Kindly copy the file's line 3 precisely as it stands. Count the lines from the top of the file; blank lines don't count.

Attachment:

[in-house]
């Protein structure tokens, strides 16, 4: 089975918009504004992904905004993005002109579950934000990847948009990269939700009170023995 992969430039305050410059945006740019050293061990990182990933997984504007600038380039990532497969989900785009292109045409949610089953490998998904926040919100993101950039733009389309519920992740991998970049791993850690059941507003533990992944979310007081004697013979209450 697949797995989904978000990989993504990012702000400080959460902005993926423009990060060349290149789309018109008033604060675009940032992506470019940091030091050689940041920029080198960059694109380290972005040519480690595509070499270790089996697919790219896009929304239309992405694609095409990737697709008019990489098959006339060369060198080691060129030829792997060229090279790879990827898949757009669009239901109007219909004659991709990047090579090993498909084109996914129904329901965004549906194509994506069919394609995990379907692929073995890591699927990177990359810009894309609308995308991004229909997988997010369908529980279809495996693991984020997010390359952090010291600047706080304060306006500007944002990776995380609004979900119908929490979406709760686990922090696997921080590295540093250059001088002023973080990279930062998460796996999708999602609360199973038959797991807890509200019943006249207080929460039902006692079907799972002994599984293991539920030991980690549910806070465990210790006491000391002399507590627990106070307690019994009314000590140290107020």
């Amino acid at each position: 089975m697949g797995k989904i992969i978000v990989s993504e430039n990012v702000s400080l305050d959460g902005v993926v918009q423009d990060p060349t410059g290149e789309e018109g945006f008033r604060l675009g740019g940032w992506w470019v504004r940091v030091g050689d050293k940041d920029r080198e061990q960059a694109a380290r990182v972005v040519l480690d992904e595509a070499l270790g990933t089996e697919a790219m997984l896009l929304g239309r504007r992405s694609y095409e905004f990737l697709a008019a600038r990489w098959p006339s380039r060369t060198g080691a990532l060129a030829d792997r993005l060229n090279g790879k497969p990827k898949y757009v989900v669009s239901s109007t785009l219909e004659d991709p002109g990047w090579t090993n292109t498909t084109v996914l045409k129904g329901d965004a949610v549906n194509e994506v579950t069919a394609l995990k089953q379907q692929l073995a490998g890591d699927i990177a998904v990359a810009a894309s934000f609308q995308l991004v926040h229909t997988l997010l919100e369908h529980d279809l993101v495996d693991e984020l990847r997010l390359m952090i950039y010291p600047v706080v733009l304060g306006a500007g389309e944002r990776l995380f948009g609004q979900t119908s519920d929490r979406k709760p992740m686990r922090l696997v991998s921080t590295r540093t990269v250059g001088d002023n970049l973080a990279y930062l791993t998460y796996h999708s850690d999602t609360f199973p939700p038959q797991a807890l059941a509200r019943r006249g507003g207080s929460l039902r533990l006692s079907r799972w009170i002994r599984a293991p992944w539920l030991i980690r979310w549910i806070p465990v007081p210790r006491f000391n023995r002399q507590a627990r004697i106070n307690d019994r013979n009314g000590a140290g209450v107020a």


């Amino acid at each position: 089975m697949g797995k989904i992969i978000v990989s993504e430039n990012v702000s400080l305050d959460g902005v993926v918009q423009d990060p060349t410059g290149e789309e018109g945006f008033r604060l675009g740019g940032w992506w470019v504004r940091v030091g050689d050293k940041d920029r080198e061990q960059a694109a380290r990182v972005v040519l480690d992904e595509a070499l270790g990933t089996e697919a790219m997984l896009l929304g239309r504007r992405s694609y095409e905004f990737l697709a008019a600038r990489w098959p006339s380039r060369t060198g080691a990532l060129a030829d792997r993005l060229n090279g790879k497969p990827k898949y757009v989900v669009s239901s109007t785009l219909e004659d991709p002109g990047w090579t090993n292109t498909t084109v996914l045409k129904g329901d965004a949610v549906n194509e994506v579950t069919a394609l995990k089953q379907q692929l073995a490998g890591d699927i990177a998904v990359a810009a894309s934000f609308q995308l991004v926040h229909t997988l997010l919100e369908h529980d279809l993101v495996d693991e984020l990847r997010l390359m952090i950039y010291p600047v706080v733009l304060g306006a500007g389309e944002r990776l995380f948009g609004q979900t119908s519920d929490r979406k709760p992740m686990r922090l696997v991998s921080t590295r540093t990269v250059g001088d002023n970049l973080a990279y930062l791993t998460y796996h999708s850690d999602t609360f199973p939700p038959q797991a807890l059941a509200r019943r006249g507003g207080s929460l039902r533990l006692s079907r799972w009170i002994r599984a293991p992944w539920l030991i980690r979310w549910i806070p465990v007081p210790r006491f000391n023995r002399q507590a627990r004697i106070n307690d019994r013979n009314g000590a140290g209450v107020a």